These last weeks I find myself suffering mightily over all the pain in our world, the scary and heart-rending situation in the Ukraine and so much else that is alarming and upsetting. So, I want to share with you something that might offer an antidote, respite and well-being in these stormy times: the radical notion of basic goodness and how we can cultivate it in our lives and world.

In Chogyam Trungpa Rinpoche’s classic book, Shambhala: The Sacred Path of the Warrior, he offers an inspiring vision and a practical, non-sectarian path of how to uplift yourself, live a good life, and help create an enlightened society. I’ve lost count of how many times I have read this book. I read it slowly, savoring a page or two at a time, right before meditation.

At the start of the book, the author introduces the idea of basic goodness. Basic goodness, he explains, is the ground of our being, the ground of all being. It is the understanding that we are inherently good, whole, and valuable, and that life is inherently good.

These days, that can feel like a stretch. So much isolation and hardship. So much corruption and greed and violence. But, he’s right, isn’t he? Because the hard stuff has always been around. Yet, underneath it, isn’t there something fundamentally good about life?

“Every saint who has penetrated to the core of Reality has testified that a divine universal plan exits and that it is beautiful and full of joy.”

Paramahansa Yogananda

I want to remember this. And not just remember it, but touch it every day. As often as I can.

Appreciating Basic Goodness in the Little Things

Trungpa Rinpoche encourages his readers to appreciate the basic goodness in a flower or in the freshness of the air or in a beautiful sound, in our own bodies and hearts, to notice and appreciate the goodness all around and within us, no matter our circumstances. That feels like a good place to start. With the little things.

Today I gave thanks for the fluffiness of the new bath towels we got. And for the sunlight streaming in the window. For running water and how it feels on my skin. He says that through this simple practice we can begin to see that the ground of being is essentially good, non-harming, beautiful.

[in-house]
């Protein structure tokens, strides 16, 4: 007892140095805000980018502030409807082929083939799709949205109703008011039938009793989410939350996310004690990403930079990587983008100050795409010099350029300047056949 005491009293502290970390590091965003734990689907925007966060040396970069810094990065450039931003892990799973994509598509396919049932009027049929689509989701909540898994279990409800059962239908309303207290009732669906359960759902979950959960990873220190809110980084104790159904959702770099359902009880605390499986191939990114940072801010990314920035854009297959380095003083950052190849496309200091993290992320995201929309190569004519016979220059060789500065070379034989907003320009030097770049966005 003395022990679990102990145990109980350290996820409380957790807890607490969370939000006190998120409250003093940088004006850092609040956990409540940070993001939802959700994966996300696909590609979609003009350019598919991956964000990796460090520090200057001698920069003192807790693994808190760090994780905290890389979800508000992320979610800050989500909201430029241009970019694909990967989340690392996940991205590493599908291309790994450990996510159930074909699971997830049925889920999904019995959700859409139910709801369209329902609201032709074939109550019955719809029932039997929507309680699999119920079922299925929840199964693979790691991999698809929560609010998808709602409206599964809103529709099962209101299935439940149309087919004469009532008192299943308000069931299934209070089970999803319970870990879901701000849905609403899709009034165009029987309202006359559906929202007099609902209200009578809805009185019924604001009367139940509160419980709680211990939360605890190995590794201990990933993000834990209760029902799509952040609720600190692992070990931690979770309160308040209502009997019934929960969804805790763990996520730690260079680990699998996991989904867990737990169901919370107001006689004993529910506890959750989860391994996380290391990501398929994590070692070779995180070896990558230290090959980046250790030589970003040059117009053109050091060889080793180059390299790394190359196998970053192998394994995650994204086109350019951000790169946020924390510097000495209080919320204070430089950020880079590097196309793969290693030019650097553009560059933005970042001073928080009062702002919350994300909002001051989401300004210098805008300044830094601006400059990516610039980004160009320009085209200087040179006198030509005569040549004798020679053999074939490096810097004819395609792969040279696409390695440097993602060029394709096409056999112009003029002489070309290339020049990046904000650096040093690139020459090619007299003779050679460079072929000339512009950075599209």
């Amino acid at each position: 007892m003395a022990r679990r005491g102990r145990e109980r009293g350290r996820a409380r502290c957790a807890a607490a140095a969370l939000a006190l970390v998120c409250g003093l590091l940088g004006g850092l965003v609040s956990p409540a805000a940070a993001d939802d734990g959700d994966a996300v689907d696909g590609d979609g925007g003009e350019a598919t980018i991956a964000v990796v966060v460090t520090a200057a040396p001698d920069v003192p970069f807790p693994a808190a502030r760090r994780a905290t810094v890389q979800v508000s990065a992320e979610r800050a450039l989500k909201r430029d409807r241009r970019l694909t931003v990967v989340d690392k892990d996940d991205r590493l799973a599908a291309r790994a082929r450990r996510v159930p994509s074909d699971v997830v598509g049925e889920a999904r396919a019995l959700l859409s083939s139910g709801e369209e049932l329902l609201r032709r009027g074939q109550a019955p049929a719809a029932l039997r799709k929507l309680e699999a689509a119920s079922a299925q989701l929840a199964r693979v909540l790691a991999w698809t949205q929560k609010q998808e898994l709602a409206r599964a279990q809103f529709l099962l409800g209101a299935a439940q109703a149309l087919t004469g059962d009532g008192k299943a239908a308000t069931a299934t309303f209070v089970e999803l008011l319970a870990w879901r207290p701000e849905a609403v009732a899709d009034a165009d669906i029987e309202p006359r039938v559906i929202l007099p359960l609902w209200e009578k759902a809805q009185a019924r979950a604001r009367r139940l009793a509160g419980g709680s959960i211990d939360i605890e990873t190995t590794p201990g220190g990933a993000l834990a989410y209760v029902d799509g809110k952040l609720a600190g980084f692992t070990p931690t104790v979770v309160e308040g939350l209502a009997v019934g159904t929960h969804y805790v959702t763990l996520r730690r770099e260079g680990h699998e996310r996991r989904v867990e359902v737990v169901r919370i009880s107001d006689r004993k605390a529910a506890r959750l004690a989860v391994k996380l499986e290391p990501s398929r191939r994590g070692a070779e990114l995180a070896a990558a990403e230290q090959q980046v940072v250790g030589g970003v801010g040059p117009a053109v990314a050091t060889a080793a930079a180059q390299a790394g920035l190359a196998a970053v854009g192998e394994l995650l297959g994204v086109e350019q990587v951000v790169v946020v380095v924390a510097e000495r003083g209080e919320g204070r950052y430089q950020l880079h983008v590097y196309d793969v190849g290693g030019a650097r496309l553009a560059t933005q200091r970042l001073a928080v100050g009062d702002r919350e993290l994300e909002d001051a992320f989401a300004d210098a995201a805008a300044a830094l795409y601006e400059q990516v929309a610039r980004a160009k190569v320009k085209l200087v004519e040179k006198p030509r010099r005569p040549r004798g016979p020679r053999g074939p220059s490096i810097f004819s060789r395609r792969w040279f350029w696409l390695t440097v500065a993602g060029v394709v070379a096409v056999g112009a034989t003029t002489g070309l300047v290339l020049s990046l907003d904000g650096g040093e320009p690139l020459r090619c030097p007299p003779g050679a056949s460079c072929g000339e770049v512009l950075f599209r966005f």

This is such a helpful balm in dire times in our world and in hard times in one’s own life. So often the media would have us believe there is only violence, hatred, and impending crisis. Or we get tunnel vision around our own problems, seeing only what is wrong, difficult, or lacking in our lives.

Be the Change

In 1974 an inner city high school teacher, named Arleen Lorrance had a kind of awakening. She saw that she had spent the past seven years at the school in a trance of negativity. “I complained, cried, accepted hopelessness, put down the rest of the faculty for all the things they didn’t do, and devoted all my energies to trying to change others and the system.” She realized that she needed to change herself, her approach, and in doing so, it radically changed her life and the school environment. Lorrance was the originator of the now well-known quote, “Be the change you want to see happen.”

I decided at the start of this year that one of the habits I want to work on in myself is the habit of being critical or complaining. I want to be more positive. To notice the good and be appreciative and encouraging. To praise. In my teaching this comes easily to me. I love to watch how others blossom in the environment of praise. So now I want to bring it into more of my day.

Like everything, it’s a practice. And it takes practice and awareness.

At the same time, I don’t want to be a Pollyanna, ignoring what is wrong or not working. Or being saccharine about how great everything is. As a poet, I cultivate discernment about how I can make my poems better, cutting this line, making a more striking metaphor. As world-changers, we need to acknowledge the systems that are broken. Anger and grief, when expressed well, can be powerful fuel for change.

But I want to start with what’s good and amplify that. We have to hold onto and amplify this goodness, if we wish to help create a world that is founded on goodness, on peace and kindness, on justice and abundance for all.

What You Appreciate Appreciates

We can do this, despite how hopeless things may seem. But we have to choose consciously to see, hear, feel and live from that basic goodness. To pause throughout the day to acknowledge the goodness. And to uphold the goodness in our lives and our visions for our world.

We do this for our own sake and for the sake of all beings, for the sake of our world. We can do this through our art, while still giving voice to the pain as well. We do this as an act of love and kindness and as a healthy way to live. We do this as an act of creativity, our part in bringing forth the values we cherish and creating the world in which we wish to live.

“If we could change ourselves, the tendencies in the world would also change. As a man changes his own nature, so does the attitude of the world change towards him. This is the divine mystery supreme. A wonderful thing it is and the source of our happiness. We need not wait to see what others do.”

Mahatma Gandhi

Will you do this with me? Appreciate and amplify your basic goodness and the goodness and beauty all around you. Remember it, acknowledge it, and water it with your love. Call it forth in our world. Show it in your art. Be the change you wish to see.